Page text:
The working plan for this study contains 6 phases:

1. Osteoanthropological analysis and selection of samples for genetic analysis

2. Extraction and quantification of DNA from teeth

  • Extraction of DNA
  • Quantification of DNA (real-time PCR)
  • Extraction and quantification of duplicates

3. Analysis of mitochondrial DNA variability

  • Analysis of the mitochondrial genome using RFLPs
  • Sequencing HVS-I and HVS-II mtDNA
  • Cloning of problematic samples
  • Analysis of duplicates
  • Treatment and evaluation of the results

4. Sex estimation at a molecular level

  • Analysis of gene amelogenin
  • Analysis of DYZ1
  • Analysis of gene SRY
  • Analysis of duplicates
  • Treatment and evaluation of the results        

5. Analysis of SNPs (Single Nucleotide Polymorphism) of the Y chromosome

  • Analysis of SNPs of the Y chromosome
  • Analysis of duplicates
  • Treatment and evaluation of the results    

6. Replication of the results in an independent laboratory

  • Extraction of DNA
  • Analysis of mtDNA variability

7. Integration and discussion of the overall results: elaboration of report and scientific articles





Activity 1: Selection of samples: dental pieces

Milestone 1: Sample selection

Activity 2: Extraction and Quantification of DNA

Milestone 1: Extraction of DNA

Milestone 2: Quantification of DNA

Milestone 3: Extraction and quantification of duplicates

Activity 3: Analysis of mtDNA variability

Milestone 1: Analysis of the mitochondrial genome using RFLPs

Milestone 2: Sequencing HVS-I and HVS-II mtDNA

Milestone 3: Cloning of problematic samples

Milestone 4: Analysis of duplicates

Milestone 5: Treatment and evaluation of the results

Activity 4: Sex estimation at a molecular level

Milestone 1: Analysis of gene amelogenin

Milestone 2: Analysis of DYZ1

Milestone 3: Analysis of gene SRY

Milestone 4: Analysis of duplicates

Milestone 5: Treatment and evaluation of the results

Activity 5: Analysis of SNPs of the Y chromosome

Milestone 1: Analysis of SNPs of the Y chromosome

Milestone 2: Analysis of duplicates

Milestone 3: Treatment and evaluation of the results

Activity 6: Replication of the results

Milestone 1: Extraction of DNA

Milestone 2: Analysis of mtDNA variability

Activity 7:Integration and discussion of results

Milestone 1: Elaboration of report and scientific articles


Due to the high cost of DNA studies, we propose to conduct an initial study with which we can set the baseline for research, based on the work plan outlined above. The estimated cost of carrying out this study is 20000 euros (about 28000 USD).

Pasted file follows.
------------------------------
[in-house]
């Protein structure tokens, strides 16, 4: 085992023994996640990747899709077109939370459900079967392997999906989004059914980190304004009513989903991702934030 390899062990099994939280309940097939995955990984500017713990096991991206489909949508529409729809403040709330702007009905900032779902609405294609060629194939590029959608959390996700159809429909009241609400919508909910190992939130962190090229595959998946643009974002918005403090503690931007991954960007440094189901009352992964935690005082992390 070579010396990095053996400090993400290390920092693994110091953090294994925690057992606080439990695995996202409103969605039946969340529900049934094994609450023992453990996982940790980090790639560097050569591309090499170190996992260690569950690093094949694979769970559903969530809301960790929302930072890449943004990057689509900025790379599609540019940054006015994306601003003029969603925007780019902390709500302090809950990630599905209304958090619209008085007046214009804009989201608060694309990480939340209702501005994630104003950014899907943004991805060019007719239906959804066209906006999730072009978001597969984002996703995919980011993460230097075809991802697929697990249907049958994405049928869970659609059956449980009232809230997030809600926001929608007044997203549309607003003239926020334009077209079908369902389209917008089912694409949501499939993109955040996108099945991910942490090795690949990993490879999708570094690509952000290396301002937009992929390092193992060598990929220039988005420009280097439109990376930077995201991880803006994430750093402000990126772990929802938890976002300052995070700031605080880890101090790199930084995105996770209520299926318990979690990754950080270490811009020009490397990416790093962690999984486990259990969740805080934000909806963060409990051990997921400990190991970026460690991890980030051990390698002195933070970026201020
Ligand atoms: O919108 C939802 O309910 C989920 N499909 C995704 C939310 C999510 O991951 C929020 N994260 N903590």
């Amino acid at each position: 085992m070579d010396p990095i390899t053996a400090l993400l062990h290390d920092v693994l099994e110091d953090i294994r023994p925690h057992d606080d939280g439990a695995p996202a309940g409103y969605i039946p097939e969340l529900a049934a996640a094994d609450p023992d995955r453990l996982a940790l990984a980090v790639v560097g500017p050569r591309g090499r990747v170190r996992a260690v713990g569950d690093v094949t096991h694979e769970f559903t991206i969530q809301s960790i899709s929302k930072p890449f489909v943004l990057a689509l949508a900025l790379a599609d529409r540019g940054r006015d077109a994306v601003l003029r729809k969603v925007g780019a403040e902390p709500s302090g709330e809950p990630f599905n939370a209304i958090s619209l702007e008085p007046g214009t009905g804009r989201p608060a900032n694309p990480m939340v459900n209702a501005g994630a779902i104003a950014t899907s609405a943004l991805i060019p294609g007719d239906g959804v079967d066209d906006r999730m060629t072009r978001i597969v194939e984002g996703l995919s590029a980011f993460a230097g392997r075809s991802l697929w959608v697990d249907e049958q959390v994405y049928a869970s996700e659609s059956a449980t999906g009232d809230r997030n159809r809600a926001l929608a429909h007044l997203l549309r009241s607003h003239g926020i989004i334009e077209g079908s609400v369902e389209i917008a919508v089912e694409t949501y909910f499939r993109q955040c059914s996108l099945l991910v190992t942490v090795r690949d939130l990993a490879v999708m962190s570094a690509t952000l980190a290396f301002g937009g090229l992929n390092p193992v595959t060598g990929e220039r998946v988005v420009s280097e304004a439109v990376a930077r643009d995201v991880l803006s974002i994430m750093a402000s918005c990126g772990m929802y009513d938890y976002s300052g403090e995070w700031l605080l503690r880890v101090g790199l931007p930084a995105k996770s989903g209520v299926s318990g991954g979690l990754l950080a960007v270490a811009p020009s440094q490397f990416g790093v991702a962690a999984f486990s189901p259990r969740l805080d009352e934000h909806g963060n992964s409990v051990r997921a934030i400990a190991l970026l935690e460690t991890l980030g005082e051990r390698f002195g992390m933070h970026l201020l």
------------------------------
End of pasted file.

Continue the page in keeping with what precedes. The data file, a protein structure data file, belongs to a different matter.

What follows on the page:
PROJECT TITTLE: Population eating patterns in the Islamic necropolis of Tauste (Zaragoza)

SUMMARY: After the fourth phase of excavation in the Islamic necropolis of Tauste (Zaragoza), promoted by the Cultural Association “El Patiaz”, it raises the possibility of completing the anthropological investigations of the sketetons by conducting a study of palaeodiet, consisting of the analysis of different isotopes and trace elements present in the bones to determine the feeding pattern of this population and analyze the results to obtain conclusions on life and socio-economic organization in medieval Muslim Tauste.



The eating pattern is one of the characteristics that best define the adaptive capacity of populations to the enviroment (Trancho and Robledo, 1999), hence the importance of paleodiet studies in recent decades, a way of complement the archaeological and anthropological research by the knowledge of the methods of obtaining natural resources and food and nutrition systems in the ancient populations.

Since its beginning in the 60s of XX century, the development of this discipline was rather discreet at first, because there was a big the need for effective methods to control the diagenetic process (the natural formation of sediment skeletal remains that may alter the composition of these residues).The inability to obtain unbiased results outside the diagenetic phenomenon caused controversy about the conclussions of the paleo-chemical investigation and gave a great boost to the development of a working method that can effectively control diagenetic processes and promote unbiased interpretations (Gallello, 2008).